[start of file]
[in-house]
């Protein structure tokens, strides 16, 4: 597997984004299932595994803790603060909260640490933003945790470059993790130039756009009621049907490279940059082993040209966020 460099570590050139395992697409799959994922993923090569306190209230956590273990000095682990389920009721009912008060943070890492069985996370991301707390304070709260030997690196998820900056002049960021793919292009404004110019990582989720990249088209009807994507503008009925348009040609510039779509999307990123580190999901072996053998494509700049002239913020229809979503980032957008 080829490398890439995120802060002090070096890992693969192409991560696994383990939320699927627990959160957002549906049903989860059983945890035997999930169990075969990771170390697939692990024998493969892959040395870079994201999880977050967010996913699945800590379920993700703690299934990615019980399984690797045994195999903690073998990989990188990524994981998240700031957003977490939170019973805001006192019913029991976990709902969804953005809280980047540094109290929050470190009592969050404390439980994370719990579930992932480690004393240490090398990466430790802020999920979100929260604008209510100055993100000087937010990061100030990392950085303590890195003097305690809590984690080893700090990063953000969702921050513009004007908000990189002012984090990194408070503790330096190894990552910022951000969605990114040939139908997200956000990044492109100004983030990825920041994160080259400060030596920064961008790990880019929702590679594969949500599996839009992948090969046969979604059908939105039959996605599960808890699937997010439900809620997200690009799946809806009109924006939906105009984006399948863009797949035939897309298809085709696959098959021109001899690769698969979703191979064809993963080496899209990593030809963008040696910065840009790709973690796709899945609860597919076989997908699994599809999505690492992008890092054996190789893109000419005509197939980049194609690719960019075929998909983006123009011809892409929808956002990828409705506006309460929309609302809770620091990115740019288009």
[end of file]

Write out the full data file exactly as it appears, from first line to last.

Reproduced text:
[in-house]
């Protein structure tokens, strides 16, 4: 597997984004299932595994803790603060909260640490933003945790470059993790130039756009009621049907490279940059082993040209966020 460099570590050139395992697409799959994922993923090569306190209230956590273990000095682990389920009721009912008060943070890492069985996370991301707390304070709260030997690196998820900056002049960021793919292009404004110019990582989720990249088209009807994507503008009925348009040609510039779509999307990123580190999901072996053998494509700049002239913020229809979503980032957008 080829490398890439995120802060002090070096890992693969192409991560696994383990939320699927627990959160957002549906049903989860059983945890035997999930169990075969990771170390697939692990024998493969892959040395870079994201999880977050967010996913699945800590379920993700703690299934990615019980399984690797045994195999903690073998990989990188990524994981998240700031957003977490939170019973805001006192019913029991976990709902969804953005809280980047540094109290929050470190009592969050404390439980994370719990579930992932480690004393240490090398990466430790802020999920979100929260604008209510100055993100000087937010990061100030990392950085303590890195003097305690809590984690080893700090990063953000969702921050513009004007908000990189002012984090990194408070503790330096190894990552910022951000969605990114040939139908997200956000990044492109100004983030990825920041994160080259400060030596920064961008790990880019929702590679594969949500599996839009992948090969046969979604059908939105039959996605599960808890699937997010439900809620997200690009799946809806009109924006939906105009984006399948863009797949035939897309298809085709696959098959021109001899690769698969979703191979064809993963080496899209990593030809963008040696910065840009790709973690796709899945609860597919076989997908699994599809999505690492992008890092054996190789893109000419005509197939980049194609690719960019075929998909983006123009011809892409929808956002990828409705506006309460929309609302809770620091990115740019288009």